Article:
Aug. 20 (Bloomberg) — Glencore Plc’s billionaire Chief Executive Officer, Ivan Glasenberg, underscored his belief in the longevity of the global commodities boom by beating his biggest rivals in handing out surplus cash to investors.
Glencore, the third-largest miner by market value, today announced a $1 billion share buyback after first-half profit gained 8 percent on higher production. Investors in BHP Billiton Ltd. sent the stock down the most in more than three years in London yesterday after the world’s biggest mining company chose to retain cash because of weaker commodity prices.
Global mining investors have been demanding greater returns following a period marked by failed acquisitions and spending on mine expansions that flooded metals markets. After a decade of explosive price gains fueled by Chinese demand, often defined as the commodities supercycle, mining companies are contending with slower growth by spurning mergers and cutting costs.
“The supercycle ain’t over, China is still buying, demand for commodities hasn’t tapered off, it’s even higher than it’s ever been,” Glasenberg said today in an interview. “The demand is pretty good. We’ll grow. We may do acquisitions where you’re not creating more supply in the market.”
The stock gained as much as 1.7 percent to 365 pence in London today and traded at 36 at 10:14 a.m. London time. It’s up 18 percent this year giving it a market value of about $80 billion.
Glencore, about 25 percent owned by management, reported an 11 percent increase in its dividend to 6 cents a share. Glasenberg reaped a $173 million dividend for 2012 and a $182 million payout for last year.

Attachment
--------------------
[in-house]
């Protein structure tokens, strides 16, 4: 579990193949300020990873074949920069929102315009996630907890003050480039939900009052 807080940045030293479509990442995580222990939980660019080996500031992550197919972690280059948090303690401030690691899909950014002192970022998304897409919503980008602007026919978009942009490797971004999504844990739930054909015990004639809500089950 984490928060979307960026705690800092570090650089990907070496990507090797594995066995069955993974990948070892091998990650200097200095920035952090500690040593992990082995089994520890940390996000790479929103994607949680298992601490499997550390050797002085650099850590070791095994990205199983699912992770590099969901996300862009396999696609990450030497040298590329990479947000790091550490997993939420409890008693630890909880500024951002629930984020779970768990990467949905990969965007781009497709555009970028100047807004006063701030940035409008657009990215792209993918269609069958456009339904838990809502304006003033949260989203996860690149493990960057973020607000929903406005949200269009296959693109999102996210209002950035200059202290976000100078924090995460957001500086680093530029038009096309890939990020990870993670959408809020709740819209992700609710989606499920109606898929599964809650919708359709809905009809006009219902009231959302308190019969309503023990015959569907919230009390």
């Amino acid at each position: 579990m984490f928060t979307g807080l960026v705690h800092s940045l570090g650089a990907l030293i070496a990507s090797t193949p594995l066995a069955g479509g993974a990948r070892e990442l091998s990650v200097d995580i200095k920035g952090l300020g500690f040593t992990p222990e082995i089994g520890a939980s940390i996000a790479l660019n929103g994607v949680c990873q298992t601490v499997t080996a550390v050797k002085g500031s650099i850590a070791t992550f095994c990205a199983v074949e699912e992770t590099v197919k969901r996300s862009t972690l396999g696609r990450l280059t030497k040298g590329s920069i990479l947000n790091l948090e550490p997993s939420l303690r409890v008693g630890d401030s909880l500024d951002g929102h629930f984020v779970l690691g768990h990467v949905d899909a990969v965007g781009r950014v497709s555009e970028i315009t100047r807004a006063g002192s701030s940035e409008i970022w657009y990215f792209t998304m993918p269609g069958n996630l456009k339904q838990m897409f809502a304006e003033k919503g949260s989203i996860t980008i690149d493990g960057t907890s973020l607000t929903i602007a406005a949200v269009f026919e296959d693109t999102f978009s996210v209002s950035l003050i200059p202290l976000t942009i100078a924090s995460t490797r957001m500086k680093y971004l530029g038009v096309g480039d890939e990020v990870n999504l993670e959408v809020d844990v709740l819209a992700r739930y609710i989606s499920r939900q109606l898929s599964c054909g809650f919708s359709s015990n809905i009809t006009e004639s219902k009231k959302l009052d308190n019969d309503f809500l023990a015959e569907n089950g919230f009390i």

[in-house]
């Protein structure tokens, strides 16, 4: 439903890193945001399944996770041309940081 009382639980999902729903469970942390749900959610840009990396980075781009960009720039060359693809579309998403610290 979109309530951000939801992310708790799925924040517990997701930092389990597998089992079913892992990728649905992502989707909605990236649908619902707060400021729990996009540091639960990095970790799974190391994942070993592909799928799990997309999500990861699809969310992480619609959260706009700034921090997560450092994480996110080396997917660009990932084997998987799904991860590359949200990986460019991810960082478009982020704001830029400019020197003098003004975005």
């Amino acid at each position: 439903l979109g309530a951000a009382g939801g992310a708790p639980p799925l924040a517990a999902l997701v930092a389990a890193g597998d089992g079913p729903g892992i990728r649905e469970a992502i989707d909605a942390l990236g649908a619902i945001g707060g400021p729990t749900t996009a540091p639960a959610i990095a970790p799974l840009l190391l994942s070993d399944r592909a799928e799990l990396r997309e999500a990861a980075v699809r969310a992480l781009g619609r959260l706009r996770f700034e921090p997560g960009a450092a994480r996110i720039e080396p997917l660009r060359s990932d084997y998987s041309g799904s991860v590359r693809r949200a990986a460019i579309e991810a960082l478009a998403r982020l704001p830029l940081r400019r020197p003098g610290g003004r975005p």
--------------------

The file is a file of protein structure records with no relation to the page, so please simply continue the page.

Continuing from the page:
Adjusted net income rose to $2.01 billion from a restated $1.9 billion a year earlier, Baar, Switzerland-based Glencore said today in a statement. That compares with the $1.93 billion average estimate of seven analysts compiled by Bloomberg.
“The mining companies should start generating cash and using the cash to give back to shareholders,” Glasenberg said. “We really think like shareholders because we are shareholders.”
Other big miners are also targeting shareholder payouts. Barrick Gold Corp. says it’s now focusing on returns rather than production volumes. Earlier this month, Rio Tinto Group raised its dividend and said it’s on its way to becoming a “cash machine” as a cost-cutting drive starts to bear fruit.
BHP has been expected to announce a buyback yesterday of as much as $3 billion, Citigroup Inc said. CEO Andrew Mackenzie said the company was reticent to buy back stock following commodity price declines and a weak outlook.
“The announcement of a buyback is refreshing, and will be welcomed by financial markets given yesterday’s disappointment by BHP Billiton,” BMO Capital Markets analyst Tony Robson said today in a note to clients. The “proposed payout is a relatively nominal sum and indicates the company is retaining most of the Las Bambas proceeds for future acquisitions, which should add to growth.”
It will be completed by the end of March and is part of an ongoing program to purchase shares and comes after the completion of the sale of the Las Bambas copper mine in Peru this month, Glencore said. The company also bought back $639 million of its convertible bonds in the first half.
It “underlines the group’s confidence that it can keep improving cash flows even in the current lower commodity price environment,” Morgan Stanley analyst Menno Sanderse wrote in a report today.
The mining industry’s decade-long $616 billion investment spree was followed by asset writedowns and management clear- outs.
It would be foolish for CEOs of the biggest companies to revert to the “damaging strategies of the last cycle,” BlackRock’s Evy Hambro, who manages the $8 billion World Mining Fund, said in e-mailed comments earlier this month.
Glencore completed the $29 billion takeover of Xstrata in May last year to add coal, copper, zinc and nickel mines to its trading empire. The transaction is expected to generate cost savings of as much as $2.4 billion this year, Glencore said in March.
Peter Grauer, the chairman of Bloomberg LP, the parent of Bloomberg News, is a non-executive director of Glencore.
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